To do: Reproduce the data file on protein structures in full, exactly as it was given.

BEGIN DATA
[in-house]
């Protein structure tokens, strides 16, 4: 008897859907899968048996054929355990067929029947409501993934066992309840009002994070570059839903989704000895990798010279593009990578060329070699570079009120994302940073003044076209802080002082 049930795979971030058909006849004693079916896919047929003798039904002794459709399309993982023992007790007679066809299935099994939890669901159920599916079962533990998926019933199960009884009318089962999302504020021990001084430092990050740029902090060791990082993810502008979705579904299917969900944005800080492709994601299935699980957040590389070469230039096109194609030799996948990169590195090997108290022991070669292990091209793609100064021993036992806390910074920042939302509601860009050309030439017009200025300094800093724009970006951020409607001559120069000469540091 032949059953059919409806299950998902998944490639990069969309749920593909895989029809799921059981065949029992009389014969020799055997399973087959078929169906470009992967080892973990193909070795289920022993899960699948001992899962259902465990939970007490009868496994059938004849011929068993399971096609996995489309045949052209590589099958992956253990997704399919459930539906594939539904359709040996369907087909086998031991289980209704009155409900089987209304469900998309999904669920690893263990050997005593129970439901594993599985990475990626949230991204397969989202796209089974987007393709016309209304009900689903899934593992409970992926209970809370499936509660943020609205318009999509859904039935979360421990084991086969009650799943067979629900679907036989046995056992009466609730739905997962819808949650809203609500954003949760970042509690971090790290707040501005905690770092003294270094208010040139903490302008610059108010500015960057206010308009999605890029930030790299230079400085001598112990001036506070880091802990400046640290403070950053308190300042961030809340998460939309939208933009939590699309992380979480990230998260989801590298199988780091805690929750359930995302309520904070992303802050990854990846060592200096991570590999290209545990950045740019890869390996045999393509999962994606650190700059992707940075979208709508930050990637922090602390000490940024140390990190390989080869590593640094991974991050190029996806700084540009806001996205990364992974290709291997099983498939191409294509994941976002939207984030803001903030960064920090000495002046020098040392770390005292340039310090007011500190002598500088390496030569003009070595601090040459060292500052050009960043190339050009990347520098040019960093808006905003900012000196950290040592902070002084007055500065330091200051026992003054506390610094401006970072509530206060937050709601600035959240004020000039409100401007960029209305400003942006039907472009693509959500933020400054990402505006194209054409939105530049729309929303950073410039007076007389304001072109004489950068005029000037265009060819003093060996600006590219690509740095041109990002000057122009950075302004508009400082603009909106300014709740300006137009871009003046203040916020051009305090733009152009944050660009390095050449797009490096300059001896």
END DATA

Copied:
[in-house]
């Protein structure tokens, strides 16, 4: 008897859907899968048996054929355990067929029947409501993934066992309840009002994070570059839903989704000895990798010279593009990578060329070699570079009120994302940073003044076209802080002082 049930795979971030058909006849004693079916896919047929003798039904002794459709399309993982023992007790007679066809299935099994939890669901159920599916079962533990998926019933199960009884009318089962999302504020021990001084430092990050740029902090060791990082993810502008979705579904299917969900944005800080492709994601299935699980957040590389070469230039096109194609030799996948990169590195090997108290022991070669292990091209793609100064021993036992806390910074920042939302509601860009050309030439017009200025300094800093724009970006951020409607001559120069000469540091 032949059953059919409806299950998902998944490639990069969309749920593909895989029809799921059981065949029992009389014969020799055997399973087959078929169906470009992967080892973990193909070795289920022993899960699948001992899962259902465990939970007490009868496994059938004849011929068993399971096609996995489309045949052209590589099958992956253990997704399919459930539906594939539904359709040996369907087909086998031991289980209704009155409900089987209304469900998309999904669920690893263990050997005593129970439901594993599985990475990626949230991204397969989202796209089974987007393709016309209304009900689903899934593992409970992926209970809370499936509660943020609205318009999509859904039935979360421990084991086969009650799943067979629900679907036989046995056992009466609730739905997962819808949650809203609500954003949760970042509690971090790290707040501005905690770092003294270094208010040139903490302008610059108010500015960057206010308009999605890029930030790299230079400085001598112990001036506070880091802990400046640290403070950053308190300042961030809340998460939309939208933009939590699309992380979480990230998260989801590298199988780091805690929750359930995302309520904070992303802050990854990846060592200096991570590999290209545990950045740019890869390996045999393509999962994606650190700059992707940075979208709508930050990637922090602390000490940024140390990190390989080869590593640094991974991050190029996806700084540009806001996205990364992974290709291997099983498939191409294509994941976002939207984030803001903030960064920090000495002046020098040392770390005292340039310090007011500190002598500088390496030569003009070595601090040459060292500052050009960043190339050009990347520098040019960093808006905003900012000196950290040592902070002084007055500065330091200051026992003054506390610094401006970072509530206060937050709601600035959240004020000039409100401007960029209305400003942006039907472009693509959500933020400054990402505006194209054409939105530049729309929303950073410039007076007389304001072109004489950068005029000037265009060819003093060996600006590219690509740095041109990002000057122009950075302004508009400082603009909106300014709740300006137009871009003046203040916020051009305090733009152009944050660009390095050449797009490096300059001896």